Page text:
Obtaining a Replacement VIN Tag

August 1, 2013 | By Terry Berkson

When His ’63 Corvette Was Stolen, Important Numbers Were Changed. Now He Wanted an “Original” VIN On His Recovered Car.

WHEN THE NEW York City Police Department recovered my stolen ’63 Corvette roadster, I thought my problems were over. But some of the numbers on the car had been changed — the ones under the glove box and the ones on the cylinder head. If I registered it with the original paperwork and later was stopped by the police, they could impound the car because the forged hard numbers wouldn’t match the registration. I didn’t want to go the route the police recommended and get a cheap-looking sticker that would be glued to the doorpost. If I agreed to this, my Corvette’s original identity would be lost forever. Also, I was sure that changing the numbers would devalue the car.

I planned to find an expert to grind down the forged numbers and put mine back. Also, I would have to have a new VIN tag made up. Then I’d be able to register the car as I had in the past. I learned that it was a federal offense to make up an identification tag for an automobile. After a lot of asking around, I found one guy in a gas station in Bay Ridge, Brooklyn, who said he could supply a blank tag for $150. Then I would have to find someone to emboss the correct-looking numbers. After that, I would have to install the tag with tack welds and there was no guarantee that the final product would be a perfect undetectable forgery.

I decided to write to Chevrolet about my dilemma. I told them that after all I did to recover my car, the police wanted to change its identity with a cockamamie sticker.

I got a reply from Rick Severson, the area service manager of Chevrolet’s New York zone. He said it was possible to get a new replacement tag if I could supply three things: One, a police report showing that my car had been stolen. Two, an affidavit made out by a manager of a Chevy dealership stating that he found its identity was correct. Three, a rubbing of the identification numbers taken from the chassis above the rear wheel on the driver’s side.

Great! I thought. This sounds easy enough. But when I approached several managers at Chevy dealerships they weren’t familiar with this procedure and turned me down. Finally, I talked to John Barrett at Kin Chevrolet in Brooklyn and he agreed to check the car. He inspected the engine with its forged I.D. and checked numbers on the transmission and differential. He said that except for the forged numbers, the car was completely original. Then he pulled the left rear wheel and took a rubbing with a pencil and paper in the narrow space between the metal and the fiberglass. The thieves hadn’t been able to change the identification in this tight spot. The numbers came up clearly mine and John Barrett signed the affidavit. I saved the rubbing to send to Severson.

One of the homemade signs the owner posted.
One of the homemade signs the owner posted.

When I finally tracked down Auto Crime Detective Pete Rousseau who assisted in helping me track down my car, he couldn’t vouch for the specific facts and dates I presented because “it’s been a long time since the case was closed.” Also, the Auto Crime Unit gave me the runaround when I asked for a statement. It seemed the police were a bit paranoid when it came to vouching for somebody.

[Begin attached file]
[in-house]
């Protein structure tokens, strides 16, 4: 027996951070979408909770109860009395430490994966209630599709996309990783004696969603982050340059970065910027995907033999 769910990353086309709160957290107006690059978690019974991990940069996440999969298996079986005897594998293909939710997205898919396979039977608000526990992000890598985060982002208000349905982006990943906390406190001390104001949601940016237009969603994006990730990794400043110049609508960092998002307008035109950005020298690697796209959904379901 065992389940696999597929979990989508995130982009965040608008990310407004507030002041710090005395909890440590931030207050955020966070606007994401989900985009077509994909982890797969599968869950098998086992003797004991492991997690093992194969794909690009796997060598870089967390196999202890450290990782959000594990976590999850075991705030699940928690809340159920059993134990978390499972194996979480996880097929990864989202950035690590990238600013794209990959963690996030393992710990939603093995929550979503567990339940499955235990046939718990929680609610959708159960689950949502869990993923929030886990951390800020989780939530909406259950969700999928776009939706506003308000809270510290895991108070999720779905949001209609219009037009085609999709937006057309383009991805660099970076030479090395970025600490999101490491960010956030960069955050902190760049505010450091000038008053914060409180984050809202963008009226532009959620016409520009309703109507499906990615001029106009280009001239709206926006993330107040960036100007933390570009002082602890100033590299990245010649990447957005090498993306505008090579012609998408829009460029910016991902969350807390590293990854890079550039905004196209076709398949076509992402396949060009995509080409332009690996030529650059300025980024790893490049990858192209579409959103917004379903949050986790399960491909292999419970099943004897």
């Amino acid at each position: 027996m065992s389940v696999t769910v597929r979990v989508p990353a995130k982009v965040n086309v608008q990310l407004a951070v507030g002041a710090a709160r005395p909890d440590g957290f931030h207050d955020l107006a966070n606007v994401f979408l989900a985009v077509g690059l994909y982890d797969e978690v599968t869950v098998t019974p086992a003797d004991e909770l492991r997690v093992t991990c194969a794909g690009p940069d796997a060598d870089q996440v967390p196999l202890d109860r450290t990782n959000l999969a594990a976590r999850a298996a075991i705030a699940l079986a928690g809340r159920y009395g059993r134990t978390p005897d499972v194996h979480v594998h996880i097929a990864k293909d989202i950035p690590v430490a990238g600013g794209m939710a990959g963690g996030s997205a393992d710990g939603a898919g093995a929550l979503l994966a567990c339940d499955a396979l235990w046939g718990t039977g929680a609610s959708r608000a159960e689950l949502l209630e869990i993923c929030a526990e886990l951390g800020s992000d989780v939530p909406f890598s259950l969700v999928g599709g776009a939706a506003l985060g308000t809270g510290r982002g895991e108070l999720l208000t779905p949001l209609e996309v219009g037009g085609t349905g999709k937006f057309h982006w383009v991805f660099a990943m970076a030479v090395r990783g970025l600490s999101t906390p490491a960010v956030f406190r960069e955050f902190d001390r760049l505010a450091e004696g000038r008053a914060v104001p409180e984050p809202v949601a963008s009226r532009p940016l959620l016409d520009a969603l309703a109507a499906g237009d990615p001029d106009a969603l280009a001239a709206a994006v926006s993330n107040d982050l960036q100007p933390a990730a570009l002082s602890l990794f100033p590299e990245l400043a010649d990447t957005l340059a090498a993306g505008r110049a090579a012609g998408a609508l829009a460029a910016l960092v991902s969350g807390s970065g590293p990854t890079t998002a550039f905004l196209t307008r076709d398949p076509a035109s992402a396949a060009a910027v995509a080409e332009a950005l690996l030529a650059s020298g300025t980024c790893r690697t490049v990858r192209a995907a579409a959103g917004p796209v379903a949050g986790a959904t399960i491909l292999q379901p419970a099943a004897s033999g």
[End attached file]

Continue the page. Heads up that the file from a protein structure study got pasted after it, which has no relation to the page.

Then I thought of the auto pound. Surely they would have a record of when the car was brought in. I made a trip out to Queens and spoke to Lieutenant Edward Schretzman. He noted the facts and said if all checked out he would send me the proof I needed. In a few days a police department letter, attesting to the car having been stolen and recovered with all the dates, arrived in the mail.

I sent the required information to area manager Severson. Six weeks later a tag, hand delivered, arrived at Kin Chevrolet for installation by their Corvette mechanic. The procedure caused a little stir. Other mechanics and customers gathered around. Some admired the car. Others asked how I got it back. No one had heard of getting a replacement VIN tag for an older car. When I later told an expert in these matters about it, he was amazed.

There was one disappointment. Though authentic, the new tag did not resemble the old one. It looked like the kind they now use in newer cars and was installed with the use of rivets. But, the numbers were mine — and original. Kin billed me for the mechanic’s labor, so I have a receipt.

In order to do the correct job with the numbers on the engine, the right cylinder head had to be removed. The car ran great so I had no reason to pull the head. The three other locations that displayed the correct VIN would satisfy anyone. If I ever needed engine work, I’d pull the head, have the I.D. pad ground down and all the correct numbers stamped in. I had just about erased all the physical damage the thieves had done to the car. The whole procedure for getting the tag lasted about four months. But compared to the long year it took to track down my stolen car — this was easy time.

The preceding is an excerpt from Berkson’s book, “Corvette Odyssey — Search For A Stolen Stingray, 2013.” The 200- page 60th anniversary of the Corvette edition describes the author’s obsession to recover his Corvette after it was stolen from outside a hospital where his son was being born. To obtain a signed copy, visit TerryBerkson.com or send a check for $9.95 to: Terry Berkson, 349Gulf Road, Richfield Springs, NY 13439.